Sleep-in care workers not entitled to minimum wage for whole shift, court rules

Updated: Mar 22, 2021

Court dismisses appeals from two care workers - while care organisations say they've avoided a 400m "catastrophic financial outcome".

Care workers across the UK who have to sleep at their workplace in case they are needed are not entitled to the minimum wage for their whole shift, the Supreme Court has ruled.


Care organisations said the ruling meant the sector had avoided a "potentially catastrophic financial outcome" and estimated back pay liabilities of £400m.


The case was brought by Clare Tomlinson-Blake against the learning disability charity, Mencap.


She challenged the decision at the Supreme Court alongside a linked appeal brought by John Shannon, a Surrey care home worker whose case was heard along with Mrs Tomlinson-Blake's at the Court of Appeal.


Unison, who were representing Ms Tomlinson-Blake argued that care staff should get the minimum wage for nightshifts even if they are asleep.


"I was deeply disappointed. I thought this was an opportunity for things to change, and for health and social care workers to start to be valued more, and the work that they do, which is the most important work that you can ever do," she said.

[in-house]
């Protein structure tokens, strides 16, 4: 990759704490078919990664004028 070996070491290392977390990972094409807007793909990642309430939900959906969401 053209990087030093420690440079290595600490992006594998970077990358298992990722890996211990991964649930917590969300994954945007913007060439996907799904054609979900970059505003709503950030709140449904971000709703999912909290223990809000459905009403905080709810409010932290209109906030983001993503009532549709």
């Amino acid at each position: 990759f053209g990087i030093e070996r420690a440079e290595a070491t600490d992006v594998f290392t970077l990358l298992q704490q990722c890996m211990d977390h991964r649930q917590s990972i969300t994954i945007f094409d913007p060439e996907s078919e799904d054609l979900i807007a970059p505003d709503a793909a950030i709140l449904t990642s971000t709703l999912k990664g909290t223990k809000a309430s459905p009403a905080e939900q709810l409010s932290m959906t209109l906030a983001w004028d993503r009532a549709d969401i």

In the Supreme Court's 32-page written ruling on Friday, which followed a hearing in February last year, Lady Arden said that "sleep-in workers... are not doing time work for the purposes of the national minimum wage if they are not awake".


She added: "The sleep-in worker who is merely present is treated as not working for the purpose of calculating the hours which are to be taken into account for national minimum wage purposes and the fact that he was required to be present during specified hours was insufficient to lead to the conclusion that he was working."


Mrs Tomlinson-Blake, was paid less than £30 by Mencap for a sleep-in shift between 22:00 and 07:00.


Although she could sleep, she was expected to keep a "listening ear" out for the home's residents and provide them with support if needed during the night.


Over 16 months, she was called on six times, receiving no extra money for the first hour she was disturbed, although after that she was paid at the full day-time rate.


Unison general secretary Christina McAne,said: "No one is a winner from today's judgment.


"Everyone loses until the government intervenes to mend a broken system that relies on paying skilled staff a pittance."

Edel Harris

Edel Harris, chief executive of the Royal Mencap Society, said she understood "many hard-working care workers will be disappointed" by the ruling.


"They are dedicated in their care for people with a learning disability and should be paid more."


She added that Mencap contested the case because of the devastating unfunded back pay liabilities facing providers across the sector.


"Sleep-ins are a statutory care service which should be funded by local authorities, and ultimately government.


"It is no exaggeration to say that if the ruling had been different, it would have severely impacted on a sector which is already underfunded and stretched to breaking point."


Ms Harris called on the government to reform legislation covering "sleep-in" payments, which she described as "out of date and unfair".


A Downing Street spokesman praised the "tireless" work of care workers but would not say whether social care reforms, promised this year, would address the issue of overnight pay.